The epigraph to LA FIGLIA, “O quam te memorem virgo ...” literally translated to “O how shall I remember you virgin” proved prophetic vis-a-vis Emily Hale, in that she became for him an object
In about an hour, I’ll be discussing this poem with my adult ed class, so a further observation.
It’s ok to pun on “memorem,” but the literal word is not “memory.”
"O quam te memorem virgo. . . ." It comes from the first book of the Aeneid, where Aeneas's mother Venus, disguised as a virgin huntress, meets him in the woods at Carthage and speaks to him. Aeneas answers: "O-quam te memorem, virgo? namque haud tibi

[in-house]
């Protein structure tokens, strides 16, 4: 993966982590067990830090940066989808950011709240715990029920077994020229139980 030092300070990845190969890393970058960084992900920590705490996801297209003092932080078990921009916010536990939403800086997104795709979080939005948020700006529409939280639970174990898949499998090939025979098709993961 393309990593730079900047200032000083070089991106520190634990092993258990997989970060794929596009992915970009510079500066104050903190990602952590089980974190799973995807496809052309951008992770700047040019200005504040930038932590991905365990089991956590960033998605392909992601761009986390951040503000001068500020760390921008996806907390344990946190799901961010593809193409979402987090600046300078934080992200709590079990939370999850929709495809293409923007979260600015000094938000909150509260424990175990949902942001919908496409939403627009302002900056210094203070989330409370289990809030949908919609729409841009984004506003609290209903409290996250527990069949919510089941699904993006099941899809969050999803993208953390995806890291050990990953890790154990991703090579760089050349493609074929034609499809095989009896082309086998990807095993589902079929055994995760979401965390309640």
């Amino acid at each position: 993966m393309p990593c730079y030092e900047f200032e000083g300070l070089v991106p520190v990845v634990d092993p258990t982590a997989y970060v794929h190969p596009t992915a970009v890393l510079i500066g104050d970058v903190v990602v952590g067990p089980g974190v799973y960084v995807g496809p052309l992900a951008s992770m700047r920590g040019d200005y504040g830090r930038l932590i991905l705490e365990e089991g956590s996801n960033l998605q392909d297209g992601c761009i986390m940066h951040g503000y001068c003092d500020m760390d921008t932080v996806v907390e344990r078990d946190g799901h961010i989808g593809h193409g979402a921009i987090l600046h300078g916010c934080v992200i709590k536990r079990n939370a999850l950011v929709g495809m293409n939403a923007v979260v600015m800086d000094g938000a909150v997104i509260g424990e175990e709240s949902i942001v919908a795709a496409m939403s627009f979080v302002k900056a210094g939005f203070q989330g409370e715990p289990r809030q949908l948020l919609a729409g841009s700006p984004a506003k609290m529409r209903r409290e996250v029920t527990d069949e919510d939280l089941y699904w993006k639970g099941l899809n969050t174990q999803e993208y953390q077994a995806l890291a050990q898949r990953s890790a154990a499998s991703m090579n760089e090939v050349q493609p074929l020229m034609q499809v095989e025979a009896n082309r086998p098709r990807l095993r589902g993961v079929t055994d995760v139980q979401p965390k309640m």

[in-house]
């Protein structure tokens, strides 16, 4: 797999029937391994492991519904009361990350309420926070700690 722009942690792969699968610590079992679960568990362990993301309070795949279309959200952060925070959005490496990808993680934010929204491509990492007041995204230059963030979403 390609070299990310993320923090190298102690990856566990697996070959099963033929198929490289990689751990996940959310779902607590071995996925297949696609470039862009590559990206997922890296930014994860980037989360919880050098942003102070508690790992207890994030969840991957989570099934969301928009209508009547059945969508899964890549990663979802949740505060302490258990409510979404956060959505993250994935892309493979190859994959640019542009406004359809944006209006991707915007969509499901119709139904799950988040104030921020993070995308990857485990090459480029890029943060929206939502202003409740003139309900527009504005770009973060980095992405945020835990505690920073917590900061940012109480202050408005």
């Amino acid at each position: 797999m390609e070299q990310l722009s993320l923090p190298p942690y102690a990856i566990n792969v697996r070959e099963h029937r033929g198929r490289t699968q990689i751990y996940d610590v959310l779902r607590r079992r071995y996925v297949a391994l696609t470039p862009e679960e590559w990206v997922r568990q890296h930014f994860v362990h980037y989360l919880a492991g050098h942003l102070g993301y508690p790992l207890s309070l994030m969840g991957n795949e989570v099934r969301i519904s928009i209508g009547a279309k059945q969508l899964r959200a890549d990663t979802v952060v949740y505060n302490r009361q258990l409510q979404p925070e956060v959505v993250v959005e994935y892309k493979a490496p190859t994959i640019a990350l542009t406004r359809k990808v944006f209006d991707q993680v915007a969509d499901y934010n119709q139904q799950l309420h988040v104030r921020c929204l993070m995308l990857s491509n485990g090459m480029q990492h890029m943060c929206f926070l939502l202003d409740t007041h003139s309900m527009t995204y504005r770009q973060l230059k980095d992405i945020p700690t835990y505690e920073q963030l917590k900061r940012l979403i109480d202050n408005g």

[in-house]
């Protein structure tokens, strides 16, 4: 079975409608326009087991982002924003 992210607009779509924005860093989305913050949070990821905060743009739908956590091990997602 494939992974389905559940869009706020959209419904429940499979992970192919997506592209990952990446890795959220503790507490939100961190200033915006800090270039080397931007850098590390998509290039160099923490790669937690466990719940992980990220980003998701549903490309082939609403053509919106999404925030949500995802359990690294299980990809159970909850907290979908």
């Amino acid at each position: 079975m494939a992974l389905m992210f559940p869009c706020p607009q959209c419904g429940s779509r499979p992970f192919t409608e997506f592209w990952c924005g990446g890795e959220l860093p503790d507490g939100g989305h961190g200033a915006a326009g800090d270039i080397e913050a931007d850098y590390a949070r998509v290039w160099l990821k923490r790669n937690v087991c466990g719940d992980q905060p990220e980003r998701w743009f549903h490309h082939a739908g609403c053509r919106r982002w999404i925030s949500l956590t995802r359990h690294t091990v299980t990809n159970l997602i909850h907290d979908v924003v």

voltus / mortalis, nec vox hominem sonat; o dea certe!" "By what name should I address you, maiden; for your face is not mortal, nor has your voice a human ring to it. Surely you are a goddess?". .
Some see the poem as a meditation on Aeneas’ parting from Dido, but Gordon and others as his parting from Emily Hale.